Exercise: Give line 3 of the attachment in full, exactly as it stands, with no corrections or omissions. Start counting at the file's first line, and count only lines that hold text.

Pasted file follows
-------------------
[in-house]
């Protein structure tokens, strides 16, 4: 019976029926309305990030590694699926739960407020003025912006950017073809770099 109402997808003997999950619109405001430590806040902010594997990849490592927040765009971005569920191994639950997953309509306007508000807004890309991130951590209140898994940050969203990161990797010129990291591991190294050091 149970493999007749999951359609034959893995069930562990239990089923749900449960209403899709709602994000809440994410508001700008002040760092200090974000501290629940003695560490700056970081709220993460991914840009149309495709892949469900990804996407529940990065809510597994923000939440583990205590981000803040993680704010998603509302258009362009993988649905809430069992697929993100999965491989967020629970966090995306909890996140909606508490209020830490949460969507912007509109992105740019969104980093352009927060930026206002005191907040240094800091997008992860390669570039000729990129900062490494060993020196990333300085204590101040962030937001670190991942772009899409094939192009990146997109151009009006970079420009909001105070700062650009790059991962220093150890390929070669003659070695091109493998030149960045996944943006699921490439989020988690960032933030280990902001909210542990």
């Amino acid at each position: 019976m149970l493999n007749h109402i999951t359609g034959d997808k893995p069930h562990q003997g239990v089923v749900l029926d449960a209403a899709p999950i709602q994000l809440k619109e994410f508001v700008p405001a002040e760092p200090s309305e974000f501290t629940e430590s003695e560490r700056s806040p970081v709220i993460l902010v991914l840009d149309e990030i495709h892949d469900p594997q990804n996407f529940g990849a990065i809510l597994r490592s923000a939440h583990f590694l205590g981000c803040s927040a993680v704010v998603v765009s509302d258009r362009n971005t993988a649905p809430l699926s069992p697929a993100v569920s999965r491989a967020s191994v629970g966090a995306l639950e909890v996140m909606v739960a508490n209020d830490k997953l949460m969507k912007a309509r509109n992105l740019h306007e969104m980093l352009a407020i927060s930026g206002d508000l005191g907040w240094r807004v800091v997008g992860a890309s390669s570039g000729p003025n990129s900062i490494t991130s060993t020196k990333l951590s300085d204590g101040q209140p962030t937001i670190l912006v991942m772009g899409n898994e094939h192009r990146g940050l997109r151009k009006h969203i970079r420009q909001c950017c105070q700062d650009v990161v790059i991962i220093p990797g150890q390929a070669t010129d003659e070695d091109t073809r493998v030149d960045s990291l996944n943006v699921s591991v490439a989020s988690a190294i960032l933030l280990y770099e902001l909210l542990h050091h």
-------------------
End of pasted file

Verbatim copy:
């Amino acid at each position: 019976m149970l493999n007749h109402i999951t359609g034959d997808k893995p069930h562990q003997g239990v089923v749900l029926d449960a209403a899709p999950i709602q994000l809440k619109e994410f508001v700008p405001a002040e760092p200090s309305e974000f501290t629940e430590s003695e560490r700056s806040p970081v709220i993460l902010v991914l840009d149309e990030i495709h892949d469900p594997q990804n996407f529940g990849a990065i809510l597994r490592s923000a939440h583990f590694l205590g981000c803040s927040a993680v704010v998603v765009s509302d258009r362009n971005t993988a649905p809430l699926s069992p697929a993100v569920s999965r491989a967020s191994v629970g966090a995306l639950e909890v996140m909606v739960a508490n209020d830490k997953l949460m969507k912007a309509r509109n992105l740019h306007e969104m980093l352009a407020i927060s930026g206002d508000l005191g907040w240094r807004v800091v997008g992860a890309s390669s570039g000729p003025n990129s900062i490494t991130s060993t020196k990333l951590s300085d204590g101040q209140p962030t937001i670190l912006v991942m772009g899409n898994e094939h192009r990146g940050l997109r151009k009006h969203i970079r420009q909001c950017c105070q700062d650009v990161v790059i991962i220093p990797g150890q390929a070669t010129d003659e070695d091109t073809r493998v030149d960045s990291l996944n943006v699921s591991v490439a989020s988690a190294i960032l933030l280990y770099e902001l909210l542990h050091h």